A Culture of Impunity No More!


By: Momoh Sekou Dudu


The Perspective
Atlanta, Georgia
April 1, 2006


Courtesy of AP
Yes, Charles Taylor, the ruffian and indicted war crimes suspect has been arrested and caged. For most of us, Liberians, there could not have been a better ending to our many years of suffering orchestrated by the Machiavellian Major Taylor. (Enjoy your stay in Freetown, sir!) As the euphoria over this momentous arrest ebbs, however, we must pause to reflect on the larger significance and implications of this whole drama. What does it mean for Africa in general, and, Liberia in particular? Are our leaders going to draw a lesson from this experience and get their acts together, or are they going to think this is just a happenstance and conduct business as usual?

With the culture of impunity being such an ingrained and pervasive aspect of African political power, it is debatable as to what many of our leaders on the continent are going to make of the Taylor reality. One thing is for sure though: the downtrodden masses of Liberia yea Africa have witnessed the dawn of a new political dispensation. We are no longer going to be fidgety about holding repressive and criminal leaders accountable for their actions and/or inactions. No more are we going to keep quiet as ruthless dictators have their way with us; we will ensure that those who commit atrocities against their own people and/or other countries’ citizens face the music of their creation. Taylor’s arrest and soon-to-come trial are transforming occurrences in the history of our continent. A trend is truly taking hold in Liberia and, by extension, in Africa.

If the growing human rights activist community in Liberia and elsewhere in Africa epitomizes this trend, we have a lot to be encouraged about, and the sinister leaders have a lot to be worried about. No level of threats and intimidation will ever again stifle our resolve to out abuses perpetrated by gutless leaders. All sectors of society should now be watchdogs for responsible government. The media, most especially, must rededicate itself to its towering role as the eyes and ears of society. Actions of our political leaders must be scrutinized with the view of ensuring transparency and accountability to the people. The days of peripheral reporting on governmental activities must come to an end; media outlets must now get more investigative, even hawkish, if you will.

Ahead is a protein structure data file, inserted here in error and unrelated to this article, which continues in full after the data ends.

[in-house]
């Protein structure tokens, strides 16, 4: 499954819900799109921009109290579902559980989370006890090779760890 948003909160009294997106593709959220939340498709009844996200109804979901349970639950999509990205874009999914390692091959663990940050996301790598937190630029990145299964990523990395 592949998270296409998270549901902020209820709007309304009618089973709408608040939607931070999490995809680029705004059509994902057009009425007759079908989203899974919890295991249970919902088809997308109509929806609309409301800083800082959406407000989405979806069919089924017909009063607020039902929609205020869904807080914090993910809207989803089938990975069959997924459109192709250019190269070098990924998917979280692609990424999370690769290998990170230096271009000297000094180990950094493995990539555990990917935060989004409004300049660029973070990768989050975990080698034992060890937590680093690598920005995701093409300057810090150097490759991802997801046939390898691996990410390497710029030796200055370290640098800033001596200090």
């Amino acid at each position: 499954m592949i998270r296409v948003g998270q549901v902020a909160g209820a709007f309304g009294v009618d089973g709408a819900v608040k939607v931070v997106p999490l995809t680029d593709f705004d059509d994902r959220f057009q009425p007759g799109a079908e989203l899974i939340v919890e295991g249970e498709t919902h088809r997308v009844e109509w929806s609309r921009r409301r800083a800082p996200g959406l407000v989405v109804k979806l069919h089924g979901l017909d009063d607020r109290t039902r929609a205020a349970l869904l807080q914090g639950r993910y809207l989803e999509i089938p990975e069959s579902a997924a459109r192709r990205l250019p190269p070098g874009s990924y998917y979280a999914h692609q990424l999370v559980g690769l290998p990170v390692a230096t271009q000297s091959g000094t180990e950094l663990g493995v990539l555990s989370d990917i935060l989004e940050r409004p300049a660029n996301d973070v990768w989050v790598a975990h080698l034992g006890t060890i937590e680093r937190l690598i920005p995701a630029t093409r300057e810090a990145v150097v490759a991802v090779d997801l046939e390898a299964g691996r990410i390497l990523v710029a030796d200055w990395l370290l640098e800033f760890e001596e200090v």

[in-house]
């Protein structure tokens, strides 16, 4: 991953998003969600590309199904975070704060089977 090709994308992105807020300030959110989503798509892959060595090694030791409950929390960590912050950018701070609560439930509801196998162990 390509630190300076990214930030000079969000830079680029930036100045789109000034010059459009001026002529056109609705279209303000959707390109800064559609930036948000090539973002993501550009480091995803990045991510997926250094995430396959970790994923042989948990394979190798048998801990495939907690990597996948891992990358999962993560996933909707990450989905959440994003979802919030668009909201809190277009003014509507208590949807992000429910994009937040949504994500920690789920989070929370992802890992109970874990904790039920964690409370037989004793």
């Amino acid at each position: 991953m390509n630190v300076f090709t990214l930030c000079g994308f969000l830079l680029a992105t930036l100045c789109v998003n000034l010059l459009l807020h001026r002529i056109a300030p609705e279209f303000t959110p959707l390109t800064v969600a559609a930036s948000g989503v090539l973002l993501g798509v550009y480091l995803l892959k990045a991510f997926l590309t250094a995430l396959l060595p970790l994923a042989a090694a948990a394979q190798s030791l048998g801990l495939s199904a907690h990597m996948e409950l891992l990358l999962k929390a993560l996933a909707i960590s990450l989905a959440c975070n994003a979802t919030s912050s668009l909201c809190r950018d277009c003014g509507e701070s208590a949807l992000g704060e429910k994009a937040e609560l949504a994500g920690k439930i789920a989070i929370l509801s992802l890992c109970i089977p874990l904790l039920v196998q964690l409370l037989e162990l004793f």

Moving forward Liberians, and of course, all Africans must make concerted efforts in bringing international pressure to bear on leaders who offer blanket asylum to deposed dictators as a way of helping these buffoons evade prosecution. Hissene Habre of Chad and “Red Terror” Mengistu Haile Mariam of Ethiopia come to mind. Wherever they are, whatever they are doing at this moment in time, make no mistake about it they are cognizant of the Taylor scenario. And, they must take it very seriously as it is only a matter of time that they too will have to answer for their actions.

A new political order is being ushered in on the African continent, one that respects the rule of law over impunity. The nurturing of this new order should engender having murderous leaders face up to their crimes no matter how long it takes. When these hooligans begin to stare long-term incarceration, forfeiture of ill-gotten wealth, or death sentences straight in the face, they will wake up to the callous reality of their past. (Yes, the expression on Major Taylor’s face upon his handcuffing at RIA said it all!) When we start to exert pressure on leaders harboring suspected war and economic crimes suspects, when we start to lobby for these keepers of suspected criminals to be charged as accessories to the crimes, we will be well on the path to stamping out impunity on our continent.

Taylor’s arrest is bound to change the dynamics of political leadership across Africa. Transparency is going to replace devious machinations. Like it or not, African leaders as well as ordinary folks must take serious note of the unfolding reality. That is why I was confounded when I listened to the BBC interview granted by Thelma Taylor, the rebel Major’s sister. In the interview, she expressed concern for her brother’s safety, treatment in jail, and the propensity for an unfair trial abroad. When did these concepts become a part of the line of thought of the Taylor clan? Where was Thelma Taylor when her beloved brother meted out jungle justice to the likes of the late Samuel Dokie, the late Dr. Stephen Yekeson, Counsellor Tiawon Gongloe, Activist Hassan Bility, and many others? Thelma, give me a break; your dear Major is housed in a comparatively hospitable cell, he’s going to have access to a defense team; he’s not going to get beaten senseless. These are the basic judicial rights that he denied others. Stop complaining, Thelma, Liberia is on the march to accountability and Major Taylor is going to bear witness to this all-important transformation.

Under Charles Taylor, impunity in all of its manifestations thrived in Liberia. His arrest and up-coming trial will clear the way for sweeping institutional reforms in this and other regards. At the risk of jumping the gun, I have to emphatically state this: For Liberia, A Culture of Impunity No More! Charles Taylor is a done deal!

About the Author: Momoh Sekou Dudu lives and works in Minneapolis, Minnesota. He can be reached at sijama@yahoo.com.